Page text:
A celebration of the diverse world of American watercolors from the late nineteenth through the twentieth century, featuring works from the Harvard Art Museums’ collection
Watercolor holds a special place in the history of American art. For generations of artists, the medium has provided a space for innovation and experimentation, allowing practitioners to let their imagination loose and to reflect on process and perception. Its rise to the status of fine art in the decades following the Civil War is well documented, yet its continued role as a testing ground and means of generating new ideas throughout the twentieth century has received comparatively less attention.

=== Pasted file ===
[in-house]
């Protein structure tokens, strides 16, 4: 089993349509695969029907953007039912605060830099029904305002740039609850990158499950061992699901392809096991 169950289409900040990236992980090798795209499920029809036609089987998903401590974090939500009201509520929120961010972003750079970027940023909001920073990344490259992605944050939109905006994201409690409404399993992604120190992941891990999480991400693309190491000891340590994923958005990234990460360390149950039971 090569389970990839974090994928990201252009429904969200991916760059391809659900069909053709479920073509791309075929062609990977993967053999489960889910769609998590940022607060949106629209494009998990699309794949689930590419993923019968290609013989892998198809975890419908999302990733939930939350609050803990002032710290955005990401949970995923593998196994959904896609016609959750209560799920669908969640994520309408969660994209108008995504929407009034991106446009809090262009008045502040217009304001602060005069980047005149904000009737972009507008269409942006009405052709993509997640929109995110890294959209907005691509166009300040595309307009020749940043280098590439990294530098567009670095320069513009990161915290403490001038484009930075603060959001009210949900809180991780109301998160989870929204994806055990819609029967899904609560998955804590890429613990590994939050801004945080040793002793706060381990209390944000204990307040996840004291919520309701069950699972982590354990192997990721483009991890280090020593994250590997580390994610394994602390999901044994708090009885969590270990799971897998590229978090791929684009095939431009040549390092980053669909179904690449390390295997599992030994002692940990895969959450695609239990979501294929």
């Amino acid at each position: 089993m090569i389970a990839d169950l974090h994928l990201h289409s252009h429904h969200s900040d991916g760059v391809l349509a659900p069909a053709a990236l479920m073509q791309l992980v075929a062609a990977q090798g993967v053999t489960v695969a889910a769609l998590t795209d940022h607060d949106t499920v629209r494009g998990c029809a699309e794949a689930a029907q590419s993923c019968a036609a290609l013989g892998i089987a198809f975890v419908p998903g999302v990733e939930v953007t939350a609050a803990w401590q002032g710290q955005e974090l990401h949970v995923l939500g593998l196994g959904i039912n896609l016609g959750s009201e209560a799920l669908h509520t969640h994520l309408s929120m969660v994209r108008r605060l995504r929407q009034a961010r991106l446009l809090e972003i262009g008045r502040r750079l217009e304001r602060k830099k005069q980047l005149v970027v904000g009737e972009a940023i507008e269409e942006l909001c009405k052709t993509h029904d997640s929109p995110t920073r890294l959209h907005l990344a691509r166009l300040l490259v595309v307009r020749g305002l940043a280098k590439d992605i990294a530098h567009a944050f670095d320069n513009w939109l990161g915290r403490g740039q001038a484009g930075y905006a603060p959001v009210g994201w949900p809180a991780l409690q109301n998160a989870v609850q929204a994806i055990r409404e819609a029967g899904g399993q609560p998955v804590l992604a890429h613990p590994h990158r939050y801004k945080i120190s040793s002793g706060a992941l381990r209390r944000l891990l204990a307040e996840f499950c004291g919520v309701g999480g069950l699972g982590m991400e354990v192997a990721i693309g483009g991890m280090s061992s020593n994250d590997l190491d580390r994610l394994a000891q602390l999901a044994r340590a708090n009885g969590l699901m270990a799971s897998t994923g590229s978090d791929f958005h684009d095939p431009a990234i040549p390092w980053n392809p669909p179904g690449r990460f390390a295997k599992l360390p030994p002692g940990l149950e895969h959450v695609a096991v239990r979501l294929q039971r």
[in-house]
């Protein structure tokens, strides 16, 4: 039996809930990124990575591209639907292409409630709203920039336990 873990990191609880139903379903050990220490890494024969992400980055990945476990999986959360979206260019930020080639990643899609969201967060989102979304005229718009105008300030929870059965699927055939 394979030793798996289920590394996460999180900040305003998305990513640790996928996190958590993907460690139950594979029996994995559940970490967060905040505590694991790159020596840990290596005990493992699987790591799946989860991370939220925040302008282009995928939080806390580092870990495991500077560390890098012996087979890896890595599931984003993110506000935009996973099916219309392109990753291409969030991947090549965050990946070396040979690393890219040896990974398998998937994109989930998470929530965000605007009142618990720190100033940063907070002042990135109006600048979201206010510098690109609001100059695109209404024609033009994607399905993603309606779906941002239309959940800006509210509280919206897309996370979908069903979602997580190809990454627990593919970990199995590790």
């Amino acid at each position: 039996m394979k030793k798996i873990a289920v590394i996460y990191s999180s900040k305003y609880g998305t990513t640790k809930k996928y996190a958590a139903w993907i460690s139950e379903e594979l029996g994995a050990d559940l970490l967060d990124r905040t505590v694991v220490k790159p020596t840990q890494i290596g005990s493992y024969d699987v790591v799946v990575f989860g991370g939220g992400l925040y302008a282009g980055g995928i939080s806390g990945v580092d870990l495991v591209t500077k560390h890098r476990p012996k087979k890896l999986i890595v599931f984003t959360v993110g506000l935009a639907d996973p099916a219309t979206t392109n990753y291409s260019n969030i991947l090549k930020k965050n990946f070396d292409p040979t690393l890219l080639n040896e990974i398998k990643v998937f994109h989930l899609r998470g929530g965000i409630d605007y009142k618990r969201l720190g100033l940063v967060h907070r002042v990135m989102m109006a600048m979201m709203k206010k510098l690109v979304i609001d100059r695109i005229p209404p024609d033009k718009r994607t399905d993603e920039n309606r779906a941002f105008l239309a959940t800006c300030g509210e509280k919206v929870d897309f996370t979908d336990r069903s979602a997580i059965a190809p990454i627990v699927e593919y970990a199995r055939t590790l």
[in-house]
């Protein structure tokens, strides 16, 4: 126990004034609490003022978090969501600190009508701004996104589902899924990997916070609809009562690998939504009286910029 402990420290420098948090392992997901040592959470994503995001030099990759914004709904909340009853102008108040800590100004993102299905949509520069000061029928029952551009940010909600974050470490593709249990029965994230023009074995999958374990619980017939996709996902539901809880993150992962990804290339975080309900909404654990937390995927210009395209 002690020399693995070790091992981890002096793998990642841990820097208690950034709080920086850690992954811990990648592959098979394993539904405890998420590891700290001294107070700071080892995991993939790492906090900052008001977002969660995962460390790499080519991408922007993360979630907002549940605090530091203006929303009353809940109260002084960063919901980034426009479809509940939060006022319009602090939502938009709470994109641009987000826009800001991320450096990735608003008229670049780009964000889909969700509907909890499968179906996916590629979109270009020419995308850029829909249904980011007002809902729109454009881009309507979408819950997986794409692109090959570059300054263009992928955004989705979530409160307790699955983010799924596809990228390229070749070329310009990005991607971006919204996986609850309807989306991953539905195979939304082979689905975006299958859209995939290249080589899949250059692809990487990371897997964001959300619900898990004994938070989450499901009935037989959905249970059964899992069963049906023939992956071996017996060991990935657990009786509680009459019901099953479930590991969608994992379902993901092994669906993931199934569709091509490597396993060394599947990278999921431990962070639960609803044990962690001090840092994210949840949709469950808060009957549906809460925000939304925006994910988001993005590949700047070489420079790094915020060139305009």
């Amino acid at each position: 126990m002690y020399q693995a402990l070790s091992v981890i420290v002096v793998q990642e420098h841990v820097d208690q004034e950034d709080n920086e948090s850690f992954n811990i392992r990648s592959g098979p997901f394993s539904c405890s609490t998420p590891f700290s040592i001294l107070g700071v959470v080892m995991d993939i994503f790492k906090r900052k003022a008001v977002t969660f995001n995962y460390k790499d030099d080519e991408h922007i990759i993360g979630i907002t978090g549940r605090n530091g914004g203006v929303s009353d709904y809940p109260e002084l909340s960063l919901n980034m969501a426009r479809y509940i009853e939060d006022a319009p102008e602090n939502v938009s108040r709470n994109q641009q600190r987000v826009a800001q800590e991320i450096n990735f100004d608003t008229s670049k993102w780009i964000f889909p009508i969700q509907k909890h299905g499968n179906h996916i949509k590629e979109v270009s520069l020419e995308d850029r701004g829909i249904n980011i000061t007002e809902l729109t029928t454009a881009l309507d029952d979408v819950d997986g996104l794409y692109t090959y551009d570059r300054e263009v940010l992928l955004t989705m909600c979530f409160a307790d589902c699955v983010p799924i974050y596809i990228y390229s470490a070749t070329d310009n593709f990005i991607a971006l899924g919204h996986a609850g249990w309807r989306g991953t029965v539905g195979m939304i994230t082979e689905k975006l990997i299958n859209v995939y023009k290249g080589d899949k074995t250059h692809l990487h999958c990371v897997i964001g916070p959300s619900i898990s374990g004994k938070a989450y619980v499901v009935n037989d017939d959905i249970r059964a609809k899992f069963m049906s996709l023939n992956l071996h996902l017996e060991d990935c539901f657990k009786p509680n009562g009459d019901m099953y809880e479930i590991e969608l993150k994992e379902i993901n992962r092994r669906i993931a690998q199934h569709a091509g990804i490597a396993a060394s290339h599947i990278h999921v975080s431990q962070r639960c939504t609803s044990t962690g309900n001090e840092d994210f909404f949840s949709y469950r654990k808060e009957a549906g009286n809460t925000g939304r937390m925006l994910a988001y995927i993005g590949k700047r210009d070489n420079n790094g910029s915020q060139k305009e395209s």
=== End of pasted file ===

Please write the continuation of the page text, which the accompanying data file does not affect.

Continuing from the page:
This volume considers continuity and change in the American watercolor tradition over a century of production through the lens of the Harvard Art Museums’ collection. Works by well-known watercolorists such as Winslow Homer, John Singer Sargent, and James Abbott McNeill Whistler are included, as well as surprising additions from Zelda Fitzgerald, Alexander Calder, Claes Oldenburg, and many others. In the spirit of the medium, the authors take a fluid and open-ended approach to the topic, offering both personal and scholarly reflections that invite readers to ponder the influence of these works on their own experience of the world. In addition to contextual essays, there are close readings of singular works and examinations of the unique material characteristics of the watercolor medium.